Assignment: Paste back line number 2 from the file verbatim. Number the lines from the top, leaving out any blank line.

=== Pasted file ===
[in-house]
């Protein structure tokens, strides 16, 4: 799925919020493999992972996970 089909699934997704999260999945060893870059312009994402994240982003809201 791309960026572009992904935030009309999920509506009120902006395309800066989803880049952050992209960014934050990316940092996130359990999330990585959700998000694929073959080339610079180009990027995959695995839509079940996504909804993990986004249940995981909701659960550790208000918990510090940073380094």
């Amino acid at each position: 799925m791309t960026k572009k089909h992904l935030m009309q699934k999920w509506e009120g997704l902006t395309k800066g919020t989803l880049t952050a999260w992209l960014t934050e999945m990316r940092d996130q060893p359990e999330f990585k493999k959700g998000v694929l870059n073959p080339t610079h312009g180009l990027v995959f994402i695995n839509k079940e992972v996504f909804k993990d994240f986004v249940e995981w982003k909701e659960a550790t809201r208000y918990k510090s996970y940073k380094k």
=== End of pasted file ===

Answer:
């Protein structure tokens, strides 16, 4: 799925919020493999992972996970 089909699934997704999260999945060893870059312009994402994240982003809201 791309960026572009992904935030009309999920509506009120902006395309800066989803880049952050992209960014934050990316940092996130359990999330990585959700998000694929073959080339610079180009990027995959695995839509079940996504909804993990986004249940995981909701659960550790208000918990510090940073380094």